The Seer

(Young God; 2012)

By Conrad Amenta | 6 September 2012

One gets the sense when listening to Swans’ long-gestating opus, and particularly its 32-minute title track, that a portal is about to open on one’s living room floor connecting you to someone also listening to the album. Such is the tone of our discussion about The Seer: observations reduced to a series of baffled expressions, monkey grunts, gestures, and profanity. It’s probably the most difficult album-of-the-year candidate I’ve ever been asked to write about, because I get the sense Michael Gira wants to bypass the areas of our brains responsible for reasoning and understanding. (The part of our brain responsible for defining Seapunk.) Gira wants to get at—and with The Seer he succeeds—the limbic, the impulsive, and the anxious.

The primary difference between The Seer and the other albums in Swans’ long and illustrious history of scaring the living shit out of me is that it is simultaneously more—longer songs, bigger sounds, landscape scope—and less—everything here is absolutely essential. If I had to talk about The Seer like it’s a record and not a spell or a gale force wind or something, I would suggest that it’s the quintessential album for a songwriter whose discography traces an effort to attain quintessence. I’m going to do what I assume no other reviewer has and compare The Seer to Spoon’s Ga Ga Ga Ga Ga (2007). Here’s what I said about that record, in a review in which I basically slobbered all over myself: “Spoon are working towards the irrefutable and complete, that graceful equation: Britt Daniel’s Theory of Everything. They’ve drawn two lines, and with each album they draw two more within the confines of the first. Many a band’s debut album is a big bang that dilutes at the core as the group expands, dissipates in its grasping for new ideas. Spoon, however, have been hacking away at themselves, coming ever closer to their most pure and central sensibilities.”

There are three musicians who I feel are consistently doing this, and whose attempt to do this I consider important in a way that Great Art (yeah, I even capitalized) is often important: Daniel, obviously, though solely on the grounds of his combinatory but selective sense of style. Carey Mercer, and specifically his work on last year’s Blackout Beach album Fuck Death (watch for more slobber CMG/current Pitchfork scribe Lindsay Zoladz pointed out in her great post, much of this indie rock game (or at least the aspects of it that involve posting long-winded criticism on the internet) is dominated by men. While I won’t presume to know how to listen to a record with a woman’s perspective, I suspect that the way most male critics choose to interact with The Seer—the way I have so far—is to interpret it as trenchantly masculine. Gira has often wielded a totalitarian control over a performance space, even going so far as to lock his audiences in a few times, which is the ultimate attempt to remove listener agency to subject them to your artistic vision. The Seer extends that control—that uncompromising nature we tend to celebrate as uncorrupted artistic ideals—over the listening experience.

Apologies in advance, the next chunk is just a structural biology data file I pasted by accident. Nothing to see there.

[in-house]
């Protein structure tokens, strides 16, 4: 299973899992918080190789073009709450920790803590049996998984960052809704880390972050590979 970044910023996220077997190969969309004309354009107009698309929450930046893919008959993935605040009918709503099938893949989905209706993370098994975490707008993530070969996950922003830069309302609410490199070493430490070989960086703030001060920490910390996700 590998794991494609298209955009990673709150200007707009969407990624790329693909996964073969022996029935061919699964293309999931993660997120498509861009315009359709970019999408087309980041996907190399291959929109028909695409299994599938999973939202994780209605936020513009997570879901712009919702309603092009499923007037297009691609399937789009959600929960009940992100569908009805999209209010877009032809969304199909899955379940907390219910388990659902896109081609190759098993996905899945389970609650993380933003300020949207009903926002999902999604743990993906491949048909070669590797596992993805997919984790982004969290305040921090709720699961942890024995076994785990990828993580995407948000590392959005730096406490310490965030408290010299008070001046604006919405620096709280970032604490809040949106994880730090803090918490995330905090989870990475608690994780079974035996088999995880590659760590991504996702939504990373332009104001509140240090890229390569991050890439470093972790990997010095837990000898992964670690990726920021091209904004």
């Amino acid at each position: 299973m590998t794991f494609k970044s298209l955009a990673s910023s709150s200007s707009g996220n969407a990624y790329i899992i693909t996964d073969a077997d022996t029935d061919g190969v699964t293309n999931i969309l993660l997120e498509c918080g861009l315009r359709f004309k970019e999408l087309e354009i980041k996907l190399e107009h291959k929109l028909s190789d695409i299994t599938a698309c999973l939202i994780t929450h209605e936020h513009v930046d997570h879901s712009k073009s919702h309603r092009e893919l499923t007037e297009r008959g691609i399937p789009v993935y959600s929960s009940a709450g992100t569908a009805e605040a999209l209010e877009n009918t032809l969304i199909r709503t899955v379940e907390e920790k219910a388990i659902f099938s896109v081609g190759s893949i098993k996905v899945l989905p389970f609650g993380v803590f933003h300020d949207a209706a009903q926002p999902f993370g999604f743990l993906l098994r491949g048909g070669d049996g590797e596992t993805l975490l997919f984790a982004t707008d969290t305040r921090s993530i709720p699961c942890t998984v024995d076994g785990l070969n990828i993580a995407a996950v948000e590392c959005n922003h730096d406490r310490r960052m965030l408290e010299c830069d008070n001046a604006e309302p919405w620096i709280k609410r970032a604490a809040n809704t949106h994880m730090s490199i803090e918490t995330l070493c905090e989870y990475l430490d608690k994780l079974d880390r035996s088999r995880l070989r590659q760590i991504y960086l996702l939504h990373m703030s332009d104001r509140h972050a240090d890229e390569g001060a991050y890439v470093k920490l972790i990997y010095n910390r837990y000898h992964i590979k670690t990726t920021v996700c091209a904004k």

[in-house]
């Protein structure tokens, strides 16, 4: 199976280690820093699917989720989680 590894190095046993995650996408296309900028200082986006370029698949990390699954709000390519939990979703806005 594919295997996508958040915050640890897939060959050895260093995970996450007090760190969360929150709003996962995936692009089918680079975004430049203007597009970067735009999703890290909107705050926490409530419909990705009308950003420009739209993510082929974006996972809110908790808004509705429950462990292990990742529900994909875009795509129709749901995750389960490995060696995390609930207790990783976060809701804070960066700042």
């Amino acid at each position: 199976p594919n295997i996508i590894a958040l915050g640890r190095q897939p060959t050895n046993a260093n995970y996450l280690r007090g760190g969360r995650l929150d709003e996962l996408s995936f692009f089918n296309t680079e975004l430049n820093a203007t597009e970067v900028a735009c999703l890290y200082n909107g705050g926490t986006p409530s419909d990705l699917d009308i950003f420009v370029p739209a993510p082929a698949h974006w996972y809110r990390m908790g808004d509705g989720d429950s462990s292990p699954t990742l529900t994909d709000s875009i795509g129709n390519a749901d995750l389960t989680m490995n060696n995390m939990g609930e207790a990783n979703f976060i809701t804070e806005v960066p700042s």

To give oneself willingly to the control of an overbearing artist figure can be cathartic, but I want to acknowledge that it can mean different things to different people. I can think of a million ways to problematize Gira’s tendency to reduce all interactions to immutable violence, or a kind of evolutionary brutality. His claustrophobic aesthetic will no doubt elicit the same responses as a Lars von Trier, or Trier’s tonal antithesis, Terrence Malick. Each suggest that there is something natural and universal—perhaps more to the point, inescapable—that they in turn reify and tighten. This tactic is a great way to create atmosphere, but it may not appeal to those who think the artist has a responsibility to accommodate complexity, contradiction, and dynamism. The Seer is an amazing visceral experience, the roidal flush of anxieties cut loose. As a project towards transcendence, I assign it value. But it’s not very democratic, and it’s very, very male.

All of this is also true of this year’s live Swans album We Rose From Your Bed With the Sun in Our Head (also totally unfuckwithable). The two, when paired, are kind of the Dionysius and Apollo of Gira’s particular witchcraft. Both albums are locomotive, demonstrating the band’s stunning attention to rhythmic details. WRFYBWSOH often feels unhinged, a document of a person limning the edges of something mysterious and scary. The Seer, on the other hand, is in command; it’s the contained world in which the listener finds himself subject to Gira’s imagination. WRFYBWSOH is exhausting. The Seer will take you over, if you let it, and make you forget you’re exhausted.

It’s appropriate that CMG has dropped ratings, because, as I mentioned in my Fuck Death review, assigning a numerical score to albums like this seems weird and wrong-headed to me. Surely we can accept that our attitudes will change with time, that they may do so over the course of writing a few pages about a record, and that some albums are trying to get us to think outside of the box of careful quantification. I guess what I’m saying is that this isn’t Interpol or some shit. Surely when you play The Seer, and a portal opens up in your living room floor and you and I make animal gestures at one another, a numerical score won’t be a part of our conversation. This is a majestic, ambitious record, and the best thing an already incredible band has ever released. The rest is noise.